I decided to cut the bed decal out in one piece, so that the sword placement would be just right.  I don't think you can see it in the photo, but there are a few very tiny air bubbles trapped under the  decal.  I should have either cut them separately (it's easier to get all the bubbles out from under smaller pieces of decal) OR spent more time and attention on that step.  Live, experiment, and learn.

The dragon wraps himself nicely around the pillar.

Notice that the arm is narrower towards the nose and wider towards the pillar.  So how do you line up the text?  Parallel to the top or the bottom (which are not parallel with each other?)  Dead horizontal?  Actually none of the above looked good.  It's almost horizontal, but just not quite.

Here's a simple ring image rather than a full circular image, which would have looked odd with the off center spool pin.

The handwheel is my favorite part of the machine.

For the handwheel I selected an image that had natural breaks in it where it could be cut into small arcs. Those were applied one at a time.  The image is just a bit smaller than the handwheel.  If it was the exact size then each segment would have to fit exactly.  Since it is a pinch smaller there are tiny gaps between the arcs, which gives some wiggle room as you place them.

Summing Up

My original goal was to find a cheap treadle of no particular value and experiment with all the aspects of treadle-beautification.  I painted the irons, I refinished the cabinet, and painted the machine head.  And I made my own decals and applied them.  I experimented with new products and techniques.  I had an absolute ball.  Yes, it took forever, but if you enjoy the process then that is a GOOD thing.  Hey, I'm retired.  Time has a very different meaning after you are retired.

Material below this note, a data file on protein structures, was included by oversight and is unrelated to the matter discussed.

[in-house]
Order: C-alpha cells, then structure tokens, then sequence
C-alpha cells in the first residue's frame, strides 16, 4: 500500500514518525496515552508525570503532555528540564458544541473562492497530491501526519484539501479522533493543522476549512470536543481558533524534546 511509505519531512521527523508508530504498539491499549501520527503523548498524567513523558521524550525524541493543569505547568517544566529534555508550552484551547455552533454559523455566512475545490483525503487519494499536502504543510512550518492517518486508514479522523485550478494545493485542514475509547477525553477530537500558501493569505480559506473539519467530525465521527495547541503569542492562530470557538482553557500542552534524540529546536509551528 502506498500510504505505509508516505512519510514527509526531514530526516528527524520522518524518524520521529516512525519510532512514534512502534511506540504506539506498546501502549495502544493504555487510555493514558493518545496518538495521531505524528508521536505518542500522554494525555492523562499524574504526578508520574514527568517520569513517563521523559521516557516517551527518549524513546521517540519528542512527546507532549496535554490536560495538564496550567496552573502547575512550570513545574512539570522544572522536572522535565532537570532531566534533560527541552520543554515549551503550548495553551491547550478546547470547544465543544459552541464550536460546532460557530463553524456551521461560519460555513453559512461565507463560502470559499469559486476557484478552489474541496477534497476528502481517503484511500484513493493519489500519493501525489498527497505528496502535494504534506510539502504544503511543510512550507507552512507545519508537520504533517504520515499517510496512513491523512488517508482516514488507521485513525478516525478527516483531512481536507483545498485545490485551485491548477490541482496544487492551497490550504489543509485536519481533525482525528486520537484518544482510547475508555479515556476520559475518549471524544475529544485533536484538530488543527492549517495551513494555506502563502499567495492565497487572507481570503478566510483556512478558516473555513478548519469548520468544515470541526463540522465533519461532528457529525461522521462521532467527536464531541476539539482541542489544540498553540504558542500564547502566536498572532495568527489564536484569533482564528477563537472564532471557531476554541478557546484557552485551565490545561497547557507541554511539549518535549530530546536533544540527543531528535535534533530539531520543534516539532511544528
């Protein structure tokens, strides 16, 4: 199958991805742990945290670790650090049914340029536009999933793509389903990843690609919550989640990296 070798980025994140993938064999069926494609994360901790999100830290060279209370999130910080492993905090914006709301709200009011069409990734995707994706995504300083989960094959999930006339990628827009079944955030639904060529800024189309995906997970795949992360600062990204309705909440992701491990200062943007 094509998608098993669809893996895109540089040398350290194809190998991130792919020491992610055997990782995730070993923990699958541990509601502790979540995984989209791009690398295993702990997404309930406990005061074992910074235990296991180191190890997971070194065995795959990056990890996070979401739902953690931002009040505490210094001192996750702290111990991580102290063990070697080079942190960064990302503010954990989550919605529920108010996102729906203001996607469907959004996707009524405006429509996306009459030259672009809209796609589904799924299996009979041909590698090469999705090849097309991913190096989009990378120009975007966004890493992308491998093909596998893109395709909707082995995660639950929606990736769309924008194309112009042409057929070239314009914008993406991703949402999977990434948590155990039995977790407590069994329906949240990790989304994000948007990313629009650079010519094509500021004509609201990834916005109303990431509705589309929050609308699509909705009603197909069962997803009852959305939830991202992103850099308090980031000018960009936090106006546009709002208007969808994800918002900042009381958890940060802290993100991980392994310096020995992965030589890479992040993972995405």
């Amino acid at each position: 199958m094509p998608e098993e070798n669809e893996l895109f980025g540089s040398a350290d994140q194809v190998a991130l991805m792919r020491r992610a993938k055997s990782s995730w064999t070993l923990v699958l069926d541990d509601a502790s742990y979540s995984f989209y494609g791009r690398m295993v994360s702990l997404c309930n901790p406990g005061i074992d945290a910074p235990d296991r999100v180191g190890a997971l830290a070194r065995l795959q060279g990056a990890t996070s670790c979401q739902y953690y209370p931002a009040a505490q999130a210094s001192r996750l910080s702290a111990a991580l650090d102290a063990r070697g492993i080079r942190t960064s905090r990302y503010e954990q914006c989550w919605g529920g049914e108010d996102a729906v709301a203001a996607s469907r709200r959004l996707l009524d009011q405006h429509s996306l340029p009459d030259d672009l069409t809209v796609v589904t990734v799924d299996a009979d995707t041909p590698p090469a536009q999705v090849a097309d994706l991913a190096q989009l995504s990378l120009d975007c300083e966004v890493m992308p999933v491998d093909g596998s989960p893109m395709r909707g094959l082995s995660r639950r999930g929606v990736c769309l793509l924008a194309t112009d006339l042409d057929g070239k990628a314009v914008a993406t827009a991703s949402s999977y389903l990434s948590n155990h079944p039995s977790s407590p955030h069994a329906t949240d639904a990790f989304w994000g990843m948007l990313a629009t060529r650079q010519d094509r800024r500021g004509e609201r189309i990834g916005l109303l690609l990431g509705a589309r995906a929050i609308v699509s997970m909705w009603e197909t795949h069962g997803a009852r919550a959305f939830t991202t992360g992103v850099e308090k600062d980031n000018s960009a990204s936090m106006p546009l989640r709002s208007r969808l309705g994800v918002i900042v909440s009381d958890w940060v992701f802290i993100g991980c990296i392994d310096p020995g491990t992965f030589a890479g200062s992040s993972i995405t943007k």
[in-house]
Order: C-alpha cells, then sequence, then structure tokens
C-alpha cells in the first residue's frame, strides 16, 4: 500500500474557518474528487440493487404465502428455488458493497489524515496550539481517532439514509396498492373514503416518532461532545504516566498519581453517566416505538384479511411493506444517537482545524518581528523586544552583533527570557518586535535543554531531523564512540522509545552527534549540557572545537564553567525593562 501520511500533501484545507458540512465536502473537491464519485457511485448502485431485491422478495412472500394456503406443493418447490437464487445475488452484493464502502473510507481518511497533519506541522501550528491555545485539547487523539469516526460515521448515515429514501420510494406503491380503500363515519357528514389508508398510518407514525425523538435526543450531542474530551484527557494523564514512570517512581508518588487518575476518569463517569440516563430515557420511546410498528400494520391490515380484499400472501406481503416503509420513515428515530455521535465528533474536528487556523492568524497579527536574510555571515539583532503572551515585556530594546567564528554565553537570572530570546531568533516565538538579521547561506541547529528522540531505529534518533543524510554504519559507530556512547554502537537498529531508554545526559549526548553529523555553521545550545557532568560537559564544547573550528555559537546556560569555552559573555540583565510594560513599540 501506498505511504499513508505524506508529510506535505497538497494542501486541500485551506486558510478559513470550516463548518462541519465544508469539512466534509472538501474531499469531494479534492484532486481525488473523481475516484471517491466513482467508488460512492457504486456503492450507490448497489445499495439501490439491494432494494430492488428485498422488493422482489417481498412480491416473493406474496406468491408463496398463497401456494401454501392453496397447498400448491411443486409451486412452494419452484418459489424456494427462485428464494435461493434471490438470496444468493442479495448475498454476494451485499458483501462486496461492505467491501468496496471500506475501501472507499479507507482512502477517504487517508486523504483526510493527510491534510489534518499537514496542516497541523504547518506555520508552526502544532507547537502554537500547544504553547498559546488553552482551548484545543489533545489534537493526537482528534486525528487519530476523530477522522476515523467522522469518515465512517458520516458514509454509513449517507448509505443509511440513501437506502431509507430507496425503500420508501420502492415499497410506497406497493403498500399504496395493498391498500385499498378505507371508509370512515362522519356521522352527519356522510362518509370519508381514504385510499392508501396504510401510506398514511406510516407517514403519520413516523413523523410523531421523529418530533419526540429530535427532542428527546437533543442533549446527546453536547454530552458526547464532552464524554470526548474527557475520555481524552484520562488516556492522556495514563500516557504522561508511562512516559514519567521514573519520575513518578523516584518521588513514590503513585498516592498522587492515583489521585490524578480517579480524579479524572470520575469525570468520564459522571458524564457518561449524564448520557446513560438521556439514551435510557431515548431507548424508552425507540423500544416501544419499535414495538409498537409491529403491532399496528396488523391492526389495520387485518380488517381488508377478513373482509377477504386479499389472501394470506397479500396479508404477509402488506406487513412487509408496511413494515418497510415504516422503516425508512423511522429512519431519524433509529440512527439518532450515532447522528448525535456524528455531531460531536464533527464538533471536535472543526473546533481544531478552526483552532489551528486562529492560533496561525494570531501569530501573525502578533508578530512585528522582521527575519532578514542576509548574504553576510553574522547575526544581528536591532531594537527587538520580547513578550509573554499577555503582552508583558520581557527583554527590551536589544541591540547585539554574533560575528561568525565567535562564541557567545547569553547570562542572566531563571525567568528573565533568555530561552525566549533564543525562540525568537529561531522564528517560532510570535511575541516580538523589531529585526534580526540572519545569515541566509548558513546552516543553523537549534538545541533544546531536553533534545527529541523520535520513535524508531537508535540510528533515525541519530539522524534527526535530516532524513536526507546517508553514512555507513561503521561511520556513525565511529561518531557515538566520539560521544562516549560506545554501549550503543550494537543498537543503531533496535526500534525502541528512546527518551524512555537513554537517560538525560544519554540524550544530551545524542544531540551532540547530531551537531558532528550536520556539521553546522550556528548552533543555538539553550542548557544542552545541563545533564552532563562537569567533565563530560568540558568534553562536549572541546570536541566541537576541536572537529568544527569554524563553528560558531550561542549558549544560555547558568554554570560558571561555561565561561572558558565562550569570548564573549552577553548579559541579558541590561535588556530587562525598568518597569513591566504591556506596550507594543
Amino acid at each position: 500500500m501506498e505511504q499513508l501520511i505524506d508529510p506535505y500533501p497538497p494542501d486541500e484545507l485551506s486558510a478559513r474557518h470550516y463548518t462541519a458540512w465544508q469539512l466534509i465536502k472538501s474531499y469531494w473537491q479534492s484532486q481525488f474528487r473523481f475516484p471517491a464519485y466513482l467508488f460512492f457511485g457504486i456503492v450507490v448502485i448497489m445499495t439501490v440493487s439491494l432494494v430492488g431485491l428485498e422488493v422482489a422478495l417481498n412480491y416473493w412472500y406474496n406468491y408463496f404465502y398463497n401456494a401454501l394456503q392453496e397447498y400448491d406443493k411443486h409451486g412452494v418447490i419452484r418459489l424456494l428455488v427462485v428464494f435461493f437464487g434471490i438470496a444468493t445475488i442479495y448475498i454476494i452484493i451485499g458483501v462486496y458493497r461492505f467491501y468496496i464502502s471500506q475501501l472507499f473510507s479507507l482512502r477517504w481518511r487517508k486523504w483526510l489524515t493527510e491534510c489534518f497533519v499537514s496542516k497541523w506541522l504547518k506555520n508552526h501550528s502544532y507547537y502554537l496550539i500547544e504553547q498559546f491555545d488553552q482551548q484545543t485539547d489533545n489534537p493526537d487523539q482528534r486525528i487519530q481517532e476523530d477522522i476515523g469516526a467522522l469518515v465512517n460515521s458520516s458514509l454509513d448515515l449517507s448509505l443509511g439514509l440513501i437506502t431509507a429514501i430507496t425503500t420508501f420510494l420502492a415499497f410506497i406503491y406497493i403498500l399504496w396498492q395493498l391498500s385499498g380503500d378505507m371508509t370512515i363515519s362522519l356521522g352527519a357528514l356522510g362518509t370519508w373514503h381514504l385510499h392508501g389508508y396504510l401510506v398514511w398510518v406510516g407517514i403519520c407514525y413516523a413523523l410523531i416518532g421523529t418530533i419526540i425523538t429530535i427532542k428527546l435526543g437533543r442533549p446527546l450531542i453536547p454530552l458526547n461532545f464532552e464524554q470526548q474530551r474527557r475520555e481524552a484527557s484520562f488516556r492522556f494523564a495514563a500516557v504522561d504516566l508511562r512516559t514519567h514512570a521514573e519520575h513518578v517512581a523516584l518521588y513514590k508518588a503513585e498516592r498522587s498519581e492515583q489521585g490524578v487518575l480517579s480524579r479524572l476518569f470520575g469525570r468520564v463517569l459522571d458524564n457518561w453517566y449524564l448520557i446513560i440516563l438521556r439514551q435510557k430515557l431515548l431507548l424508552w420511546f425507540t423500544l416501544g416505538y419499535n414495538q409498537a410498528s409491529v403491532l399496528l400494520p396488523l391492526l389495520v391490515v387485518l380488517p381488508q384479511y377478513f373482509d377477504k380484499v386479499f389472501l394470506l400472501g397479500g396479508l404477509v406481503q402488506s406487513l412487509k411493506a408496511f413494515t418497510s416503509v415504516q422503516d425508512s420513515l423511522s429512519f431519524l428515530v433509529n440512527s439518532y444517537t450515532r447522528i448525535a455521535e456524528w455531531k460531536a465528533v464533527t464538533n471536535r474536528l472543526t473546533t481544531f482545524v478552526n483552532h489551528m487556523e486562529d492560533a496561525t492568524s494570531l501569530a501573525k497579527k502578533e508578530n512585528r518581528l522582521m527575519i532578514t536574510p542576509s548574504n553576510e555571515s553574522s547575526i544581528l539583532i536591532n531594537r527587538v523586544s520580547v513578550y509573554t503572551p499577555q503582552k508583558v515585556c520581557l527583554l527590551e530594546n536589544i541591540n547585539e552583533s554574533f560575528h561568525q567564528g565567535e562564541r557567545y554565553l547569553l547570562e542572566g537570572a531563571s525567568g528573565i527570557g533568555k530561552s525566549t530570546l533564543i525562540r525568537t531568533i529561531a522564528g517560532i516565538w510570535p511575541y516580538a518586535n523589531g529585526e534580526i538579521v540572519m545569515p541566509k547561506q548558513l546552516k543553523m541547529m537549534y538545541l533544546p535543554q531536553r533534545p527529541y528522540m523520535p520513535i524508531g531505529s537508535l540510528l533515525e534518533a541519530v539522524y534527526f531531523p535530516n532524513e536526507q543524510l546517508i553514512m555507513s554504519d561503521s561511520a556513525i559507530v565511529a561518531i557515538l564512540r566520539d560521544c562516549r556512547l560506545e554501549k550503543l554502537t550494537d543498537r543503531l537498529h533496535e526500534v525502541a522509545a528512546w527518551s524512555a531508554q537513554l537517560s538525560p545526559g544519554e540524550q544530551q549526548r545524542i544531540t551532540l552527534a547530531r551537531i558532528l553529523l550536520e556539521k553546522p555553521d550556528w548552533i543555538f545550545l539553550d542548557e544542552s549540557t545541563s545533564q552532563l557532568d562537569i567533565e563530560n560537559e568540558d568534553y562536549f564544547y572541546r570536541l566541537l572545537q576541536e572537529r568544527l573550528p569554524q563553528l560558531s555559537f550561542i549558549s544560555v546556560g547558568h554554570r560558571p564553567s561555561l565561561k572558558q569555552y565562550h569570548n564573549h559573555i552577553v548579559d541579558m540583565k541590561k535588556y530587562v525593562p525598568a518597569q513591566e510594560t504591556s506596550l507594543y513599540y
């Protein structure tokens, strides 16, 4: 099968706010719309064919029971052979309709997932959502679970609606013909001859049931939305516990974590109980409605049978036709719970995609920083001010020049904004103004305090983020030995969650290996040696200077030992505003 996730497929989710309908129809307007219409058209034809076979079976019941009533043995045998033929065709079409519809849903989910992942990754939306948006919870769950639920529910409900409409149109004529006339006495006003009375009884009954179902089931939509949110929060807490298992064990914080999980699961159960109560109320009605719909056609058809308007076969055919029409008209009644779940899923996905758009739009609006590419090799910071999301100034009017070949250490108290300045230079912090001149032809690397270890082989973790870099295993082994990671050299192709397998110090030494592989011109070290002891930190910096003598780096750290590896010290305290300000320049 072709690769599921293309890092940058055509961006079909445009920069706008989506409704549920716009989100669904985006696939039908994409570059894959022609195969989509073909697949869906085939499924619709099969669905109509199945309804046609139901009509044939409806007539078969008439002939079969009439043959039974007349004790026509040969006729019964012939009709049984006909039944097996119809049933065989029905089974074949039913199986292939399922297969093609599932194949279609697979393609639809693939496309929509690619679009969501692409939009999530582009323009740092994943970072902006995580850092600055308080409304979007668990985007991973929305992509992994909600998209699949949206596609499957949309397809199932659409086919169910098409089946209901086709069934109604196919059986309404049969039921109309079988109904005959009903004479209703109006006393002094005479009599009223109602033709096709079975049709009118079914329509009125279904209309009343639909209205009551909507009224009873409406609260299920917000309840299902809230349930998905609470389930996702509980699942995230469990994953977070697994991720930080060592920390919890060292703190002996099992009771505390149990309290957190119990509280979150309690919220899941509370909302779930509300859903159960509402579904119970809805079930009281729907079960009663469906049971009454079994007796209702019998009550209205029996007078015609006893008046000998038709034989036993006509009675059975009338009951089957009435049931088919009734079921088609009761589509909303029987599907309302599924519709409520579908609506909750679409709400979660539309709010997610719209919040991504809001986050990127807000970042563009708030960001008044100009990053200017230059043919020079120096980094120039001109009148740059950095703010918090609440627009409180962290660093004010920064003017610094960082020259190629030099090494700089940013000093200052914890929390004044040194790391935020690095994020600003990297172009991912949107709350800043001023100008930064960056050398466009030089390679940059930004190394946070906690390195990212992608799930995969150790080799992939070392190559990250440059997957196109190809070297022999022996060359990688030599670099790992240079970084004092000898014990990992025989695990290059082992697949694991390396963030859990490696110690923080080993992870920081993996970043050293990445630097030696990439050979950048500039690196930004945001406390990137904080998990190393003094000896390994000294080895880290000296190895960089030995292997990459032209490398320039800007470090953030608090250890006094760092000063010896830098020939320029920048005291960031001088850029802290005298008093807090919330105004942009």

My general attitude in writing this blog is to demonstrate to everyone that anybody can dive into this hobby and have fun.  I learned everything I know about vintage sewing machines in the last few years.  I never represent myself as an expert.  I screw up a lot and like to tell you about it and laugh at myself.  In general, I feel pretty humble. 

But, Boy Howdy, not this time!   This project exceeded my wildest dreams.  All aspects of it look fabulous.  If I do say so myself.  And I do.

But we can still laugh at me.  I have not yet installed the belt, wound a bobbin, threaded it up and tried to sew on it.  So I don't really know if it works.  But it will.  It turns as smoothly as silk. And this one was never really about restoring the machine (although I did all the usual things to the interior of it).  It was all about experimenting.  Playing.

I'm in the middle of a project that has taken me away from sewing and sewing machines.  And now it is time for my annual Christmas CraigsList sale of sewing machines.  This blog will be temporarily hijacked (by me) as I use it to promote the annual income that keeps this hobby afloat.  Last year I broke even (earned as much selling machines as I spent on machines, tools, and equipment).   This gives me strength as my relatives ask "HOW many sewing machines do you have now?"